Freud determined that hysterical symptoms were not “mentally determined or removable by analysis,” but instead they were “direct toxic consequences of disturbed sexual chemical processes” (Veith, 266). Therefore, he had to find the root of the sexual trauma before he could treat the symptoms. Freud was initially receptive to Charcot’s treatment methods, particularly hypnosis. However, he held a growing belief in “the possibility of exploring the patient’s unconscious and repressed memories without altering his mental state by inducing hypnosis” (Veith, 268). Freud, therefore, morphed hypnosis into the practice of psychoanalysis, in which he delved into the patient’s unconsciousness through free association and questioning techniques.
Freud’s most famous case study on hysteria focused on a patient he called Dora. Dora suffered from what he called petit hysterie, which including symptoms such as dyspnea, migraines, depression, unsociability, and a recurring cough (Freud, 17). As a girl, Dora was particularly close to her father, and together they spent a lot of time with his friend Herr K. She entered therapy after her parents found a suicide note on her desk (Freud, 16). Freud determined that the primary cause of her hysteria was her experiences with Herr K., which included him flirting with her and trying to kiss her. Freud also believed that Dora’s hysterical symptoms occurred because she had repressed homosexual feelings for her father’s mistress and Herr K’s wife, Frau K. He therefore sought to uncover how this singular traumatic experience was causing her wide variety of hysterical symptoms.
He began Dora’s treatment by determining how her hysterical symptoms had stemmed from the original traumatic experience with Herr K. Freud’s main method to determine this was dream interpretation. He believed that he could use dreams to uncover the gaps in Dora’s memory that were representing repressed experiences. For example, Dora related this dream to Freud:
A house was on fire. My father was standing beside my bed and woke me up. I dressed myself quickly. Mother wanted to stop and save her jewel-case; but father said: “I refuse to let myself and my two children be burnt for the sake of your jewel case.” We hurried downstairs, and as soon as I was outside I woke up (Freud, 56).
She had first had the dream right after Herr K propositioned her, so Freud linked the dream with her experience. Freud explained that the term “jewel-case” was a euphemism for the female genitalia (Freud, 61). Therefore, her father’s refusal to accept her mother’s request meant that her father was no longer sexually attracted to her mother. Freud then determined that this dream had begun just after her encounter with Herr K because she was inherently sexually attracted to her father and wanted to assure herself that her father was not satisfied by her mother.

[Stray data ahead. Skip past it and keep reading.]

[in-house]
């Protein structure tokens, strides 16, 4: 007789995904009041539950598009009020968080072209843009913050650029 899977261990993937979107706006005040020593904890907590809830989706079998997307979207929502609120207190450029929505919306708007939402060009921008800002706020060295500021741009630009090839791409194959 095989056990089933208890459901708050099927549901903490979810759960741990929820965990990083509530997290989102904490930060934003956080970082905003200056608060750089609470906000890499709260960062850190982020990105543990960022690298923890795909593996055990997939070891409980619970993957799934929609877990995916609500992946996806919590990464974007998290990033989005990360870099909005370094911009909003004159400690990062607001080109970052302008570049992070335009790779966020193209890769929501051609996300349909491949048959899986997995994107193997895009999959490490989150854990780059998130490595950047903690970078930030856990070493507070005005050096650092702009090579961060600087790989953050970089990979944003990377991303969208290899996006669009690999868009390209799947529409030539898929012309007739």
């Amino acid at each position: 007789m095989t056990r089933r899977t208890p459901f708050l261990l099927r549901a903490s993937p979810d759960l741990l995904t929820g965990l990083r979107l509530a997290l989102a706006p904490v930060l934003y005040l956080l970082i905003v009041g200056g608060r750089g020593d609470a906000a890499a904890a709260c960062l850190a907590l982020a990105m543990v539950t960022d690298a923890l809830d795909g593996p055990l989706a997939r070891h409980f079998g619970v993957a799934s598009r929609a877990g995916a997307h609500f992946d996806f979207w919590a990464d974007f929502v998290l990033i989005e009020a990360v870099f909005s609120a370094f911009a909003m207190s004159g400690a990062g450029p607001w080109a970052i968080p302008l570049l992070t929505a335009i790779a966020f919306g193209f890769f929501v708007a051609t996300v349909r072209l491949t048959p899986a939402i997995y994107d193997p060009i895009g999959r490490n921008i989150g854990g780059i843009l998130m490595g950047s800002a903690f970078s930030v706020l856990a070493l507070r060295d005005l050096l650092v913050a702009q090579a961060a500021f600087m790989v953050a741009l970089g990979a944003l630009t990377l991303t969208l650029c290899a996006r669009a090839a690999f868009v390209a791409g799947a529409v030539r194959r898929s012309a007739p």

Freud then worked with Dora to find the underlying cause for each of her hysterical symptoms. For example, Dora had experienced asthmatic attacks throughout her life. Freud believed that the cause of her asthmas was “the patient’s having overheard sexual intercourse taking place between adults” (Freud, 72). He believed that because of her attraction to her father, these sounds sexually excited her. Therefore, “a little while later, when her father was away and the child, devotedly in love with him, was wishing him back, she must have reproduced in the form of an attack of asthmas the impression she had received” (Freud, 72). Freud also explained Dora’s recurrent cough by her relationship with her father. He argued that Dora heard of performing oral sex, and she believed that her father’s mistress, Frau K, was pleasuring her father in this way. Freud, therefore, believed that she was putting herself in Frau K’s place and therefore had developed an unconscious phantasy and was expressing it through “an irritation in her throat and by coughing” (Freud, 44). These are just two examples of how Freud believed that hysterical symptoms signified “the representation – the realization – of a phantasy with a sexual content” (Freud, 39).
Freud developed psychoanalysis as an attempt to avoid the suggestibility of hypnosis while still probing his patients’ consciousness. Although he specifically used a hands-off method to ensure that no psychic links were made between him and the patient, his own questions and interjections “could constitute the fantasy of seduction, or even of rape, and thus further contribute to the symptoms of the hysteric” (Kahane, 18). Freud’s leading questions could be as suggestive as hypnosis. Psychoanalysis was also criticized because it separated “the personal history and the psychic characteristics of the mentally ill from the world of normal mental development, thereby blocking the way to a more general and unified conception of mental activity” (McGrath, 194). For example, Freud’s analysis of Dora’s case could not provide a generalized definition or treatment for hysteria; it was too personalized. However, psychoanalysis formed a foundation for later psychotherapeutic methods.